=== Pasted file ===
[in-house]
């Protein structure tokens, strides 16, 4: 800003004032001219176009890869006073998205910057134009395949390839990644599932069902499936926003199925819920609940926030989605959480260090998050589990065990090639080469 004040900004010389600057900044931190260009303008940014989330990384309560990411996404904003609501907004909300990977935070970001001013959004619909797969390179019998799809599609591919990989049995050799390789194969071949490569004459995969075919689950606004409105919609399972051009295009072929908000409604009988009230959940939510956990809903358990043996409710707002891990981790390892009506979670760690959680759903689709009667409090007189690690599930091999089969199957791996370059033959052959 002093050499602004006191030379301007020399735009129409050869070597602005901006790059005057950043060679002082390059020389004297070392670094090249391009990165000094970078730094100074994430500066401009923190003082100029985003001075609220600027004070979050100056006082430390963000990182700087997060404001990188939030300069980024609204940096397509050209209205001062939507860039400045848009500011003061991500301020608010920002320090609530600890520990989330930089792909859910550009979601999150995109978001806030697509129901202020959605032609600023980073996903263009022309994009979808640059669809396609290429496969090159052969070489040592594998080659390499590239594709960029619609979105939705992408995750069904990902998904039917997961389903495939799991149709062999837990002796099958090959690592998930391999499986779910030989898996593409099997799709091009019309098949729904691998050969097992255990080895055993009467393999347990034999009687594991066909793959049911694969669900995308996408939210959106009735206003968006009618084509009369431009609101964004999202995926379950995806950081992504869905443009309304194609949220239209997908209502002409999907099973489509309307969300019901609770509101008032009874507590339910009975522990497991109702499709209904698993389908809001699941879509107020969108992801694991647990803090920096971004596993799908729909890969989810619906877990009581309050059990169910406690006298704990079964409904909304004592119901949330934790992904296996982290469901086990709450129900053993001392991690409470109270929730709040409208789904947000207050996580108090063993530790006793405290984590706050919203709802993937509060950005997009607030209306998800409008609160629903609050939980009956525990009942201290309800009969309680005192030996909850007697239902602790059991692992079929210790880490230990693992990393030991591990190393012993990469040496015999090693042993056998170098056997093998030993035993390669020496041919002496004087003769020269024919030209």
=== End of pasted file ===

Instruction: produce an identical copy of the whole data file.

[in-house]
């Protein structure tokens, strides 16, 4: 800003004032001219176009890869006073998205910057134009395949390839990644599932069902499936926003199925819920609940926030989605959480260090998050589990065990090639080469 004040900004010389600057900044931190260009303008940014989330990384309560990411996404904003609501907004909300990977935070970001001013959004619909797969390179019998799809599609591919990989049995050799390789194969071949490569004459995969075919689950606004409105919609399972051009295009072929908000409604009988009230959940939510956990809903358990043996409710707002891990981790390892009506979670760690959680759903689709009667409090007189690690599930091999089969199957791996370059033959052959 002093050499602004006191030379301007020399735009129409050869070597602005901006790059005057950043060679002082390059020389004297070392670094090249391009990165000094970078730094100074994430500066401009923190003082100029985003001075609220600027004070979050100056006082430390963000990182700087997060404001990188939030300069980024609204940096397509050209209205001062939507860039400045848009500011003061991500301020608010920002320090609530600890520990989330930089792909859910550009979601999150995109978001806030697509129901202020959605032609600023980073996903263009022309994009979808640059669809396609290429496969090159052969070489040592594998080659390499590239594709960029619609979105939705992408995750069904990902998904039917997961389903495939799991149709062999837990002796099958090959690592998930391999499986779910030989898996593409099997799709091009019309098949729904691998050969097992255990080895055993009467393999347990034999009687594991066909793959049911694969669900995308996408939210959106009735206003968006009618084509009369431009609101964004999202995926379950995806950081992504869905443009309304194609949220239209997908209502002409999907099973489509309307969300019901609770509101008032009874507590339910009975522990497991109702499709209904698993389908809001699941879509107020969108992801694991647990803090920096971004596993799908729909890969989810619906877990009581309050059990169910406690006298704990079964409904909304004592119901949330934790992904296996982290469901086990709450129900053993001392991690409470109270929730709040409208789904947000207050996580108090063993530790006793405290984590706050919203709802993937509060950005997009607030209306998800409008609160629903609050939980009956525990009942201290309800009969309680005192030996909850007697239902602790059991692992079929210790880490230990693992990393030991591990190393012993990469040496015999090693042993056998170098056997093998030993035993390669020496041919002496004087003769020269024919030209």